4. Good bang for the buck!

It’s clear that your browser game development budget depends on its scale. But here’s one tip – you don’t really need to launch a fully featured game with the meta-gameplay and high-level amusements. Try to apply a more iterative approach and polish up your core gameplay first. For instance, if you want to release a shooter with wall jumping, start with just one map, one unity class, a couple of arm types and the feature mechanics (wall jumping in this case). Iron out all quirks and launch a top-notch beta version to Facebook (or any other most popular social network in your area). Test your game as well as your server capacities on the first 300-500 users and continue to the large-scale launch if the feedback is positive. Otherwise, fix your issues and come back with an upgrade.

To develop a basic playable demo of high quality, you’ll need a team of 3 to 5 specialists and 2 – 4 months of their work. Now let’s calculate the monthly cost of browser-based game development in the United States vs Ukraine (as game development is often outsourced there):

1) Unity C# developer (on average, $6,500 / month in the US; $2,000 / month in Ukraine)

2) Server developer (on average, $7,000 / month in the US; $2,500 / month in Ukraine)

3) GUI artist (on average, $6,000 / month in the US; $2,000 / month in Ukraine)

4) 3D artist / animator (on average, $7,000 / month in the US; $3,000 / month in Ukraine)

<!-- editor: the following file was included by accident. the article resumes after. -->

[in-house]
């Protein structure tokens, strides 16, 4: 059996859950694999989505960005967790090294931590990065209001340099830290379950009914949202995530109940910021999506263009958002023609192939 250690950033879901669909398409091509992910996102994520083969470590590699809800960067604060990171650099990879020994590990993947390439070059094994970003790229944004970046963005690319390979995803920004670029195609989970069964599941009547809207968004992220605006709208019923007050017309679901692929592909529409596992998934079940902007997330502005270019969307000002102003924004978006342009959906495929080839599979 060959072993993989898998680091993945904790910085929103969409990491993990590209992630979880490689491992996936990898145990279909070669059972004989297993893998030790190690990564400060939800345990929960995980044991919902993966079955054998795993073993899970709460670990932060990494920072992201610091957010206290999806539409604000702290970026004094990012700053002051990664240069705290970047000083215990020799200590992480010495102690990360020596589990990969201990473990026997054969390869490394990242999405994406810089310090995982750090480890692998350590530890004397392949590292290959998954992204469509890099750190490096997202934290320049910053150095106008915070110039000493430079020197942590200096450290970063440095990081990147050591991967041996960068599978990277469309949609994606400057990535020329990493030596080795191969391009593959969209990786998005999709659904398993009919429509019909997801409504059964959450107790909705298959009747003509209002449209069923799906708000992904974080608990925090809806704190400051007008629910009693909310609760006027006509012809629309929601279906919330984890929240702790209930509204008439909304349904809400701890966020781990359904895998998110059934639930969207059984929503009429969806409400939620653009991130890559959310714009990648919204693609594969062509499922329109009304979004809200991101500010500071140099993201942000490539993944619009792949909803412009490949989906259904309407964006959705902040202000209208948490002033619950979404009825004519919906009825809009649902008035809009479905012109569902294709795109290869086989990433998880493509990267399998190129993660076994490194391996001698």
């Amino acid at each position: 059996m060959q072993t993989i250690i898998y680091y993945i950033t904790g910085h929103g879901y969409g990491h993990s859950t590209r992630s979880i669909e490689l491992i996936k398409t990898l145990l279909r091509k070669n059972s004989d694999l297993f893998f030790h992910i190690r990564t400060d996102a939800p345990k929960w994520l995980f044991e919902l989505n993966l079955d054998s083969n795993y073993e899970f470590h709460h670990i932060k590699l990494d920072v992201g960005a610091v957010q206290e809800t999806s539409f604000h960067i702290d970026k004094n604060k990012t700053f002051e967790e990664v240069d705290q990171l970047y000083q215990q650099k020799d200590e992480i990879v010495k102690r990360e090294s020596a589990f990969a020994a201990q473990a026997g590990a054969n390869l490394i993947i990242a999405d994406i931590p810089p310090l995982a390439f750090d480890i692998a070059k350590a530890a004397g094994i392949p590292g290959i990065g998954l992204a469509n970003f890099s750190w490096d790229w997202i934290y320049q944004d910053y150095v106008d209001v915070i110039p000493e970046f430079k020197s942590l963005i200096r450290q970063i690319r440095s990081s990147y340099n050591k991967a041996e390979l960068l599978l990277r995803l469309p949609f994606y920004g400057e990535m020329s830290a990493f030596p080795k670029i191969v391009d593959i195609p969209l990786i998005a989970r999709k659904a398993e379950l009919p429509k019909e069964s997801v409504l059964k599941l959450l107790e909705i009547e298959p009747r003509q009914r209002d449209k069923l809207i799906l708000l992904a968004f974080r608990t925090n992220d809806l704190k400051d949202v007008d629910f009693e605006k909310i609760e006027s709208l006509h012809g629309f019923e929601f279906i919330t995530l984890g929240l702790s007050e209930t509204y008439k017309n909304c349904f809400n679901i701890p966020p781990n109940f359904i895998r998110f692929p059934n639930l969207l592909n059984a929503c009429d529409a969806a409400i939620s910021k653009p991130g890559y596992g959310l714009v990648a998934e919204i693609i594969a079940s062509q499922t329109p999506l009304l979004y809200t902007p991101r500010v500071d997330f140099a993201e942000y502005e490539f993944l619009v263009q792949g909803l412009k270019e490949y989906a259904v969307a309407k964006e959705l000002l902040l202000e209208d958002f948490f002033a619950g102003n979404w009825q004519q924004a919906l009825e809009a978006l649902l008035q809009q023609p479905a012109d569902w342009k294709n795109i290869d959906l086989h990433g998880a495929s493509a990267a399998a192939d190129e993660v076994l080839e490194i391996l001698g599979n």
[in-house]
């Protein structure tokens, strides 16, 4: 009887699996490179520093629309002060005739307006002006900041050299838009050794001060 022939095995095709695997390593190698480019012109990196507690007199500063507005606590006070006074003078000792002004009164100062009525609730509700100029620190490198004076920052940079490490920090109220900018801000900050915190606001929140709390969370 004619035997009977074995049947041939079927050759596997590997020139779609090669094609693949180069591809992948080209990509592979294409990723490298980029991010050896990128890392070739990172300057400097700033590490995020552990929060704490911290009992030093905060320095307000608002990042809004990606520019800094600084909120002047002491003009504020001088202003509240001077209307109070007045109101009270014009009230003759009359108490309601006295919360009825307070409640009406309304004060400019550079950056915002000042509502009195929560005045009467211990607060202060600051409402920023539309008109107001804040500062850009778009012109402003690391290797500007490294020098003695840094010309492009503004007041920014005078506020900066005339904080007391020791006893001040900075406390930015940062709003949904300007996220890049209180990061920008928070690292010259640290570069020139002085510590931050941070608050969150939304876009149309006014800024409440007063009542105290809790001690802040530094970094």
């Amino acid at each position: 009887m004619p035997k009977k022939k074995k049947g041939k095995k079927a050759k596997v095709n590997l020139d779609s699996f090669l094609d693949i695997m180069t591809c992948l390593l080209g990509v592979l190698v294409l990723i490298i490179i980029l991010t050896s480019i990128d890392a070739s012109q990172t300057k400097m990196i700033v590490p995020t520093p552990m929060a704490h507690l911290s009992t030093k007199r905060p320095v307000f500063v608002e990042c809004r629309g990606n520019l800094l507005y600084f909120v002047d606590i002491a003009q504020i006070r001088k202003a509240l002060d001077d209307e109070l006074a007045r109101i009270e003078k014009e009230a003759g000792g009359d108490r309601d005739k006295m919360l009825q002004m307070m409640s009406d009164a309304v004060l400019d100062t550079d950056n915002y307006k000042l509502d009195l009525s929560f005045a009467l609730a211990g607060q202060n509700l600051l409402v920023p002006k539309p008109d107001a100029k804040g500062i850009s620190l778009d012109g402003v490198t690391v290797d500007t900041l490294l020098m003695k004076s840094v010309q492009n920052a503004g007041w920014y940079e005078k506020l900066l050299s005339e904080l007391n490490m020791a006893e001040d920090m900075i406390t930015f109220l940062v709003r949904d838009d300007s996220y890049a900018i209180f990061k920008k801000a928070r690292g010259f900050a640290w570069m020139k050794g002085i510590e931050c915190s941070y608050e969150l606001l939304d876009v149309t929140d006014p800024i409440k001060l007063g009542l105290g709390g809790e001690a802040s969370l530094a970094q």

5) Game designer (on average, $7,200 / month in the US; $2,000 / month in Ukraine)

So, keeping such a development team will cost you roughly above $30,000 / month in the United States, or less than $10,000 / month in Ukraine (of course, it depends on your state / city in both cases).

Further, according to Superdata research, the average rate per daily active user (ARPDAU) benchmarks for different browser-based games are as follows:

  • $0.01 – 0.05 for social puzzles and simulation games
  • $0.05 – 0.10 for poker games
  • $0.3 – 0.5 for 3D games

Facebook reports that the average daily active users (DAU) of its top 10 grossing browser games make 670,000. Most of browser-based games follow a freemium model and monetize via in-app purchases. In their 2014 study Swrve found that only 1.5% of all DAU spend their money in the game. Of those who pay, 50% make a purchase within the first 24 hours, and 60% of your total revenue per play is collected within the first 14 days.

In China, browser games account for 15% of the total gaming revenues, i.e. $2.11 billion, while mobile games account for 13.5 percent. This is just some food for thought.

5. Multi-platform coverage

Since social networks traditionally have very broad gamer audiences (but obviously not the most paying ones), it may be worthwhile to target them with your browser-based game first. Once your game goes viral and gets a sufficient base of loyal gamers ready to be your brand advocates, you can actually remake your game for mobile platforms and push it to the app stores with better paying audiences. A good example is Epic Arena by Travian Games that was first launched as a 3D browser game, gained popularity among the Internet gamers and was eventually re-developed for iOS and Android.

To wrap it up, today’s social networkers account for the lion’s share of the global online gaming community, and all they want to do is playing their favorite games everywhere and seamlessly. While the vast majority of game studios and startups are focusing their efforts on mobile development and allocating rather huge budgets on app store promotion, you can buck the trend by going social first. According to FGL, “there seem to be companies popping up every day interested in investing in [HTML5 games] in one form or another.” So, hurry up to get on the bandwagon now while the door is still wide open and the entry barrier is not that high!

Sources: Bigpoint, 2014; GamesBrief, 2014; Forbes, 2014; Indeed.Com, 2014; FGL, 2014; GamesIndustry.Biz, 2014; Intersog Salary Stats, 2014; image courtesy of Intersog